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You're Drinking Beer Wrong: 7 Reasons Basic Pint Glasses Suck

They're kind of the worst when it comes to beer. Here's why.
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If you've ever ordered a beer in public, there's almost a 100% chance that you've been served your drink in a shaker glass, which we've been duped into calling a pint glass. And while those generic glasses are fine for serving water, they're kind of the worst when it comes to beer. Here's why.

1. They were never intended for beer
As the name suggests, shakers have been used behind the bar for more than a century to -- yup! -- shake cocktails. Thanks to their ubiquitous beginnings, easy stackability, and durable builds, the glasses were used for beer beginning in the post-Prohibition era when American beers were low-alcohol, bland lagers. The practice stuck, and now you get your craft beer in the same glass as your iced coffee.

Credit: Drew Tyson/Thrillist

2. They result in warm beer
The shape of a shaker forces you to grasp the beer with your palm. Your full, sweaty, stinky palm. Even when served colder than average, your body temperature will raise the temperature of your brew faster than you think.

3. Head retention and aroma are key
Look, you don't have to be a beer snob to realize that certain beers fare better when you forego the "pint." Decreased surface area helps in head retention (a key element of many well-crafted beers). The bulb and narrower mouth of a tulip helps direct aromas straight to your nose, which is huge for beers like spicy Belgian styles and floral IPAs. You've probably also noticed that many bars use specific Hefeweizen glasses, which are taller and larger to accommodate their pillowy head. There's a science to this stuff. And luckily, brewers did the homework for you.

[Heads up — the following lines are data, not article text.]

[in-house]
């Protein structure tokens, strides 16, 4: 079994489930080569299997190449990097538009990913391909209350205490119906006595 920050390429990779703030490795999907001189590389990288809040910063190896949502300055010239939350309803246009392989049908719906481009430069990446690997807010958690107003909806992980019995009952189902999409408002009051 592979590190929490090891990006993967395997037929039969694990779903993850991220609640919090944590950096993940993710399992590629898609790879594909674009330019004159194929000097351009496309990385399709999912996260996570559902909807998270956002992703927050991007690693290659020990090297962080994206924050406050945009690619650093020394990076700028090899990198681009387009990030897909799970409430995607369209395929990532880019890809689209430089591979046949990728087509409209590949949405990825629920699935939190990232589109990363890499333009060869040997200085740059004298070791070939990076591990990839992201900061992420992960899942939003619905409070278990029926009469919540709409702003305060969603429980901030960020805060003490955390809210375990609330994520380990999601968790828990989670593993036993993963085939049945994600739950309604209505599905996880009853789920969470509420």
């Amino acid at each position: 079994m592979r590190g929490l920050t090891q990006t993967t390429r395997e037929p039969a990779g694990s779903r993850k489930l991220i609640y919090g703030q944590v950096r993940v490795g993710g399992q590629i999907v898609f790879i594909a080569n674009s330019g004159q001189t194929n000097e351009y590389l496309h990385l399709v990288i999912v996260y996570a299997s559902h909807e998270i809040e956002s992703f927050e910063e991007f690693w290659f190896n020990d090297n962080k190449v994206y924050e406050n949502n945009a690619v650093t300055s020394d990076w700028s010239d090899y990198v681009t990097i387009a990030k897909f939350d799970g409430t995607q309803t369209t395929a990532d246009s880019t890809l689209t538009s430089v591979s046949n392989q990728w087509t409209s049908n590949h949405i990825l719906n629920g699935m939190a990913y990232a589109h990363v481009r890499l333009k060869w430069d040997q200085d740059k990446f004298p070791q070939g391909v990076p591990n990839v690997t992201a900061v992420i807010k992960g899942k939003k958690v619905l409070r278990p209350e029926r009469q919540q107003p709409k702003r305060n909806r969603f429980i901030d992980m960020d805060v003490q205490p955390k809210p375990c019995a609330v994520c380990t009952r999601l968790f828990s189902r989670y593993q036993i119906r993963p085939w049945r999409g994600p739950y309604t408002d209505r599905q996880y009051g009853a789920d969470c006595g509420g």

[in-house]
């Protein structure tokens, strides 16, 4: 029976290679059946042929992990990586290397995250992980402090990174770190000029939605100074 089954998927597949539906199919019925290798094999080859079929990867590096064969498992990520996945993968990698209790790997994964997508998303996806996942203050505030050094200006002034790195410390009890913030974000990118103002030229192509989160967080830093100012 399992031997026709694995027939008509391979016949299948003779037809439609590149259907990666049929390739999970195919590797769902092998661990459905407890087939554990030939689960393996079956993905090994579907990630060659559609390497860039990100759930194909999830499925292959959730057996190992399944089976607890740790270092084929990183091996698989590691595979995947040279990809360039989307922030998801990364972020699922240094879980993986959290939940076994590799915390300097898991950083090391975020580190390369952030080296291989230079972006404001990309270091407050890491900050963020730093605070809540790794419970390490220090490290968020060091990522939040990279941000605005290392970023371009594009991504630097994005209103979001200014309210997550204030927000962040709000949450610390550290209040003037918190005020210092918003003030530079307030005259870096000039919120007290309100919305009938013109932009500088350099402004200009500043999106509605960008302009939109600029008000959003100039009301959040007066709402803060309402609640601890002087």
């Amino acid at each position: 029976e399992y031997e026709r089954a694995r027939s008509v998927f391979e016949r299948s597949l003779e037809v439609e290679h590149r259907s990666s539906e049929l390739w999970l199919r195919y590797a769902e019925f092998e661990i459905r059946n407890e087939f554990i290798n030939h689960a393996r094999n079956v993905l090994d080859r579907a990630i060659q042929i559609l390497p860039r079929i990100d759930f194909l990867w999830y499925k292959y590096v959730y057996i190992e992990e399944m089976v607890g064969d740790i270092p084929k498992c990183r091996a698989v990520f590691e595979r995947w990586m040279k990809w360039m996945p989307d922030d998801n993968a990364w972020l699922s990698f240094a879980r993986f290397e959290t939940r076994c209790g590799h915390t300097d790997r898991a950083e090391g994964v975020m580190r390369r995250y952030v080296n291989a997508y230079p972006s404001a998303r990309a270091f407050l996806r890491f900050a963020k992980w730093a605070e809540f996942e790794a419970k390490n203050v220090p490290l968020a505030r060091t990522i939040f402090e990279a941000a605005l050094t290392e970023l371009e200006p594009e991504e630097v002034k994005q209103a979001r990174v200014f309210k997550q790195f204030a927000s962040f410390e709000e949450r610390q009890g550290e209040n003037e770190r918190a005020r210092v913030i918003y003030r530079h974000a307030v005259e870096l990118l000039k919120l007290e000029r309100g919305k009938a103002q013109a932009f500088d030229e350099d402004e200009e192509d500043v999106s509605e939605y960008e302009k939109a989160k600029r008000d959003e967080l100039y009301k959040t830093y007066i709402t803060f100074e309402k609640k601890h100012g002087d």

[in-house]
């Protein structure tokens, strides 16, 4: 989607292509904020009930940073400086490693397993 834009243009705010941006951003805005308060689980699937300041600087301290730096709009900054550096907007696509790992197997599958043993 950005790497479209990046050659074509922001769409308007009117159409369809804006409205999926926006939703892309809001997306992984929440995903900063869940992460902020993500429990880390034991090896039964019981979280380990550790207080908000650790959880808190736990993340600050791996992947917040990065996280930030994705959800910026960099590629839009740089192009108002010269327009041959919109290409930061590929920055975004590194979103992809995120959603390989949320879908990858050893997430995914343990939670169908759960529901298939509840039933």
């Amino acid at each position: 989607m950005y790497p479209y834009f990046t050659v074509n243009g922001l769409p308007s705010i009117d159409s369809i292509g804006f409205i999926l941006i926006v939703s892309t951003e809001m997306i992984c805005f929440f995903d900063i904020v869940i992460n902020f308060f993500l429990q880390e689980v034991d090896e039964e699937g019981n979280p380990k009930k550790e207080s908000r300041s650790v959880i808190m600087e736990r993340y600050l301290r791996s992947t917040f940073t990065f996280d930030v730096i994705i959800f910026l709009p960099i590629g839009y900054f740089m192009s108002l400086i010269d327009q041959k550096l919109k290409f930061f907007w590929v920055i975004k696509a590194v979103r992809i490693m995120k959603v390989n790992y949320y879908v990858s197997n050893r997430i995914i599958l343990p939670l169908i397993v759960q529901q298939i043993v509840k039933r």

Credit: Andrew Zimmer/Thrillist

4. Size (of the pour) matters
Would you serve wine in a pint glass? Would you serve bourbon to the rim in a coffee mug? (On second thought, don't answer that.) With ABVs regularly hitting the 7-8% range, you're already nearly doubling your alcohol intake from traditional light draft beers (especially when you consider how quickly beers get sipped). As much as you may want to think that 16oz of a 12% imperial stout is a great thing, it's like ordering a 72oz steak: just because you can do it doesn't mean you should do it. If you're still that mad about it, well, order two.

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